This is the first book in a new series by Lisa Kleypas about a group of four "Wallflowers" in England in the 1840's, and, quite frankly, it bodes poorly for the rest of the series. I found the story, characterization and particularly the *romance* in "Secrets of A Summer Night" to be very flat. The heroine in the book is Annabelle Peyton, an upperclass girl who has fallen on financial hard times since the death of her father. Annabelle is essentially a female fortune-hunter. She has spent four seasons in London trying to land a wealthy peer as a husband with no luck. This despite the fact that she is drop-dead beautiful, well-bred and reasonably intelligent. No one will have anything to do with her (well, anything respectable anyways) because she has no dowry.
Simon Hunt is the son of a butcher who has managed to become insanely wealthy through investing in railroads. He is also surprisingly well-educated (and, of course, virilely handsome and brawny.) He has been lusting after Annabelle for years, but for some reason wants to make her his mistress, not his wife. Our hero and heroine are thrown together at a house party given by Lord Westcliff (the brother from "Again the Magic") where Annabelle is stalking Lord Kendall, a mild-mannered member of the peerage with an interest in botany.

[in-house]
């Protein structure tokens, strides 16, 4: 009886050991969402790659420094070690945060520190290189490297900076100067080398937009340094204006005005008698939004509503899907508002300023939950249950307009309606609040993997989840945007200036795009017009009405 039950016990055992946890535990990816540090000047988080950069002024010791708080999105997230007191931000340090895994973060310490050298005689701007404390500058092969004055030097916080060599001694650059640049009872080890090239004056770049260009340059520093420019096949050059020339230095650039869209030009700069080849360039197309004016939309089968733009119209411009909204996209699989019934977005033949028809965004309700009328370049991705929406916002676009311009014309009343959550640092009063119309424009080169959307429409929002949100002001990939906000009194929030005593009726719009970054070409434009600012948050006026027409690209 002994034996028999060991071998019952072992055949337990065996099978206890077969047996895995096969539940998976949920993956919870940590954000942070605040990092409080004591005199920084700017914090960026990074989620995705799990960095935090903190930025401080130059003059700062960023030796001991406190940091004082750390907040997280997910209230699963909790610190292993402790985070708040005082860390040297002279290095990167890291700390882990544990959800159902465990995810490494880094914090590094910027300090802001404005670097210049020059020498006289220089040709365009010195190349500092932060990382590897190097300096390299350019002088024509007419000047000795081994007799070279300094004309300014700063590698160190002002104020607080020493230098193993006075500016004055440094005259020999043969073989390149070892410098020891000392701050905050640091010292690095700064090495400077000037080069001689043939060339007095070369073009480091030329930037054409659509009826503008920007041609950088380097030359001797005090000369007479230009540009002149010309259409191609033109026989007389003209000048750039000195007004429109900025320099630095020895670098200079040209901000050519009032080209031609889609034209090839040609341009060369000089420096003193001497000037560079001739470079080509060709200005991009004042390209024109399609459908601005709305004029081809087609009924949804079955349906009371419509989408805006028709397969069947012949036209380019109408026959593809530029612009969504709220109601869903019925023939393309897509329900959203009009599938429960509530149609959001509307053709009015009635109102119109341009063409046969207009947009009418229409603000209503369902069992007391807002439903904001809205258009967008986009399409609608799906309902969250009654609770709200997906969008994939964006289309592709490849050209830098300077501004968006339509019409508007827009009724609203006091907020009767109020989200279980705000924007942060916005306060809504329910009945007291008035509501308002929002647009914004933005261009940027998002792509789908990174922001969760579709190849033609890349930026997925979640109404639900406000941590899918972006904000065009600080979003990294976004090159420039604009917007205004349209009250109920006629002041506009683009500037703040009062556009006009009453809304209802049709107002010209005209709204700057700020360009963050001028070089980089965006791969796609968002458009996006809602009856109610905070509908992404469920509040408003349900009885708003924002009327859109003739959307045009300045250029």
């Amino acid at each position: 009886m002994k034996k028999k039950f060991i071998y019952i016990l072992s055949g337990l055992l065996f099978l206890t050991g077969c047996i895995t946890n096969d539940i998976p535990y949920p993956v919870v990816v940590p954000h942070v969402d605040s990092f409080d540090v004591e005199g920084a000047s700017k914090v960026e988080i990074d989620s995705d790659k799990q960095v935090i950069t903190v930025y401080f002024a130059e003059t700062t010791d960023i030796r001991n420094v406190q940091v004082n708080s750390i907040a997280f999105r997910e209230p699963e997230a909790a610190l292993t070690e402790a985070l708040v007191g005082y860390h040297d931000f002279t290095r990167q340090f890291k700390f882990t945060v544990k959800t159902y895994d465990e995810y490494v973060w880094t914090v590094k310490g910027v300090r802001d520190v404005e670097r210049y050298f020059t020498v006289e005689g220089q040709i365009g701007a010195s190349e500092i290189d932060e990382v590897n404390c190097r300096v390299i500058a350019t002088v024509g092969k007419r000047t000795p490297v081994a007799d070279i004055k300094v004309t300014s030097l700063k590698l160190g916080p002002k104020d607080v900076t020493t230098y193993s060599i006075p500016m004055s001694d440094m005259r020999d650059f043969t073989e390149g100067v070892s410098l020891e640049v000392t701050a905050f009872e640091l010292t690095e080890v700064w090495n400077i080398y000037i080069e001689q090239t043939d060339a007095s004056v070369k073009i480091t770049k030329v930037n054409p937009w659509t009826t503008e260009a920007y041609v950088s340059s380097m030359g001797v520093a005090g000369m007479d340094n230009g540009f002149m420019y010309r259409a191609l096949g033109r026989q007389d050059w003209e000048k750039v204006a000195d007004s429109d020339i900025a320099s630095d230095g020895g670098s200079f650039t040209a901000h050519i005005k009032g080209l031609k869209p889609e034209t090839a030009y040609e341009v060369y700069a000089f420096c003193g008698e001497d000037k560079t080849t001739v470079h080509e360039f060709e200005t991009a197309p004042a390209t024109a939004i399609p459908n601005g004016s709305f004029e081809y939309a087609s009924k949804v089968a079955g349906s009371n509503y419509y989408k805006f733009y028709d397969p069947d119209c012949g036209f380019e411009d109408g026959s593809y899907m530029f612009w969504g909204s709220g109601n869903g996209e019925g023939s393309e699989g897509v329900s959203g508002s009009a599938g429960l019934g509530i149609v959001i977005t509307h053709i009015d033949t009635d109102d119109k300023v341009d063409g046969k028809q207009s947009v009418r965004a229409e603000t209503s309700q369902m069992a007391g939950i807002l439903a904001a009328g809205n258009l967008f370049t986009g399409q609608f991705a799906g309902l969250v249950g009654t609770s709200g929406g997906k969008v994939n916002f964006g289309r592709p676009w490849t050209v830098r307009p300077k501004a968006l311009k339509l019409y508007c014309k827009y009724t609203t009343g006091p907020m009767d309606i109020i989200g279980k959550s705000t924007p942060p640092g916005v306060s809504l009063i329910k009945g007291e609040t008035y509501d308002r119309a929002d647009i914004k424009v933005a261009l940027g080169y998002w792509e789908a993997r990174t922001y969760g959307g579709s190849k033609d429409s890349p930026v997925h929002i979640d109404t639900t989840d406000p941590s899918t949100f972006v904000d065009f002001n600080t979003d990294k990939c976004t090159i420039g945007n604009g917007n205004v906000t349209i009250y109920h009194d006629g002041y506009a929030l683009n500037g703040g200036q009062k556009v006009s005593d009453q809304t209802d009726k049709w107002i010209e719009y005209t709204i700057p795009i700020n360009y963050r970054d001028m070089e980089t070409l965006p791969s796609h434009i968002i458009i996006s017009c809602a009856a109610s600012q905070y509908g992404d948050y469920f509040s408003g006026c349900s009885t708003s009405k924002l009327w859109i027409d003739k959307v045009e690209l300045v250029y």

I like character-driven romance and this is an area where Lisa Kleypas usually excels; however, I felt that the characters of the hero and heroine in this story were never more than superficially developed. Annabelle was described by Lord Westcliff as "shallow" and "self-absorbed" at one point in the book, and, quite frankly, he is not completely wrong. She is also a snob. Simon is an okay hero, but he seems only sketched in when compared with past Lisa Kleypas heros (especially of the "self-made man" variety).
The secondary characters of the "wallflowers" are an interesting element in the book--perhaps a bit *too* interesting. The characters of Lillian Bowman (the brash American heiress) and Lord Westcliff (the staid English Earl) are obviously heading for a firey collision later in the series and, even from the sidelines, they set off alot more sparks than Annabelle and Simon ever do.
In summary, "Secrets of a Summer Night" is a readable bit of fluff--not memorable and not up to LK's usual standards. For those who read historical romantic fiction only occasionally, I would definitely recommend skipping this one and trying "Dreaming of You" or "Lady Sophia's Lover", also by Lisa Kleypas.